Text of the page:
« Stupid White Man | Main | Bad terrorists. No dessert for you. »

Very unique

Over at the Volokh Conspiracy, Sasha Volokh has been struggling with the question of the moral uniqueness of the Holocaust. Or, rather, he hasn't been struggling; he's "not into" it. Rather, his readers have been struggling to convince him otherwise. See here and here for followups. His basic point can be summed up here...

Alas, I still don't buy the moral uniqueness. To repeat my point from below: the Holocaust is evil because killing six million Jews is six million murders, and committing six million murders is highly, highly evil. Really evil. But not more evil than killing six million other innocents. (As I've mentioned below, the Holocaust also has lots of characteristics that make it especially grisly, especially memorable, especially important as a cautionary tale, especially relevant in a world of ethnic warfare, etc.; but you can be all those things without having extra evil.)
...but you should read all three links (don't worry; they're not too long) so that you understand the context.

Sasha has already rejected several explanations, so I'm not sure he's going to buy this one, either, but let me have a go at the topic: Sasha mostly rejects the idea that motive matters. But the Holocaust is morally unique precisely because there was no motive, because it was so senseless. There have been other mass killings in history -- though few on the scale of the Holocaust -- and some of those were also ethnically motivated. But, to my knowledge -- and I acknowledge here that my knowledge of history is incomplete -- the Holocaust is the only instance of genocide purely for the sake of genocide.

Some cases of mass murder -- the famines in the Soviet Union, China, North Korea, for instance -- were the result of attempts to implement and/or maintain economic "reforms." Insane attempts, to be sure, and the deaths were a foreseeable consequence, and the perpetrators didn't mind. But the primary idea wasn't to wipe out all these people; the idea was to make an omelet without caring how many eggs got broken along the way. (Clarification: to an extent, these famines were targetted at specific groups of people, people who presented a problem for the regimes. But that leads to my next point.)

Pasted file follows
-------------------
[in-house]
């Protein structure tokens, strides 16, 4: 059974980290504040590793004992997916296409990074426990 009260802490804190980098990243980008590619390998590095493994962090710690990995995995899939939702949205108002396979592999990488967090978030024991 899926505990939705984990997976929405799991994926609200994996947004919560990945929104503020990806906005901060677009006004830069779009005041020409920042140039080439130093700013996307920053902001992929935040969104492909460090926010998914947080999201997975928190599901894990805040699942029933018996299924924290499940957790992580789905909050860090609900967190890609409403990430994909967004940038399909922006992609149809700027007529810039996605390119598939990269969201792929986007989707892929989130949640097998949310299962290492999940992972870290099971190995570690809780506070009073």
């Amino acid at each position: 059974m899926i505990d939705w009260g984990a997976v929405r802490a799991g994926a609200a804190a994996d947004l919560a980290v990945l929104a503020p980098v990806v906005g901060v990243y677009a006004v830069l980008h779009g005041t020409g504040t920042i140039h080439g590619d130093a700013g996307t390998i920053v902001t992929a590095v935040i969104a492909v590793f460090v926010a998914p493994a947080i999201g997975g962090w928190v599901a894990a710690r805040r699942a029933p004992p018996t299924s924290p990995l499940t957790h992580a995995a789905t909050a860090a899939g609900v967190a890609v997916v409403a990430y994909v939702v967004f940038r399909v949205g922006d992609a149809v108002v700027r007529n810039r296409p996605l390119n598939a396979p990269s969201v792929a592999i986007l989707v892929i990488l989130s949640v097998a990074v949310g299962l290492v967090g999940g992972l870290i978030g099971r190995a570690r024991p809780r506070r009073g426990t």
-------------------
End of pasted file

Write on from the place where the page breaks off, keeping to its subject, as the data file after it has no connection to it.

What about the ethnically-based mass murders, where the killings were intentional? Well, most of those cases were actually the result of conflicts over land, resources, etc. Saddam Hussein wasn't gassing Kurds for fun; he was gassing Kurds because there was armed Kurdish opposition to his government and he was trying to suppress it. The Bosnia/Kosovo ethnic cleansings were similar. The westward expansion of the United States, which some have termed "genocide," was a straightforward conflict over land. Indians had it, Americans wanted it, and the only way to get it was to take it by force. I don't mean, of course, that these arguments excuse the killings of innocents, particularly on the huge scales in question. These cases were terrible, horrible, no good, very bad. But in none of those cases was murder its own justification. General Sheridan may have said -- or may not have -- that the only good Indian was a dead Indian, but he didn't act on it. That is, while he may have killed Indians -- while many people did -- nobody was going around New York City ferreting out all those with a hint of Indian blood and slaughtering them; nobody, to my knowledge, was even suggesting it. Saddam Hussein wasn't planning to invade Turkey so that he could wipe out their Kurds.

But the Holocaust? It's different. The Nazi goal wasn't to take territory from Jews. It wasn't to take resources from Jews. It wasn't to destroy armed opposition to the German government. There was no underlying reason for it; the goal was to wipe out Jews. Worse, it was such an important goal for the Nazis that even while fighting a continental war for their regime's survival, resources were diverted away from the war effort to continue the Holocaust.

Is that different than merely killing people you come across? I think it is. I think killing for the pure pleasure of killing can be distinguished -- and can be reasonably said to be morally worse -- than killing to accomplish an end, no matter how evil the latter is. Sasha talks about the Holocaust being "not more evil than killing six million other innocents." I'll stipulate for the sake of argument that if a group decides they're going to kill six million names at random from the phone book, that would be just as bad as killing six million people in order to wipe out a specific ethnic group. But that isn't what happened, and as far as I know, that has never happened. As such, the Holocaust is morally unique among actual historical events.

TrackBack

TrackBack URL for this entry:
http://www.oobleck.com/mt3/mt-tb.cgi/1057

Listed below are links to weblogs that reference Very unique:

» Continuing the Holocaust discussion from Solomonia
You know when I said in my last post on this subject that it was a "final update?" I guess I lied. The discussion continues. The discussion, not surprisingly, has lost its original context of the Mel Gibson remarks and... [Read More]

» Uniqueness update from In Context
Meryl has more, here and here. And Judith Weiss blew me away with her update to this post, which elaborates eloquently on the uniqueness theme.... [Read More]

» Christ-killers from Rex 2.0
Over at The Volokh Conspiracy, a lively discussion has been going on about whether the Holocaust was a morally unique event. Sasha Volokh believes it was not; that the murder of six million Jews was no more of a moral [Read More]

Comments (20)

Rex:

I don't know that I disagree with you about the ultimate conclusion, i.e., I'm not sure I agree with Sasha's contention that there is nothing morally unique about the Holocaust.

Having said that, I'm not sure I agree with you, either. First, I would argue that the Holocaust was not simply "genocide for the sake of genocide" -- Hitler's anti-Semitism served very specific political purposes.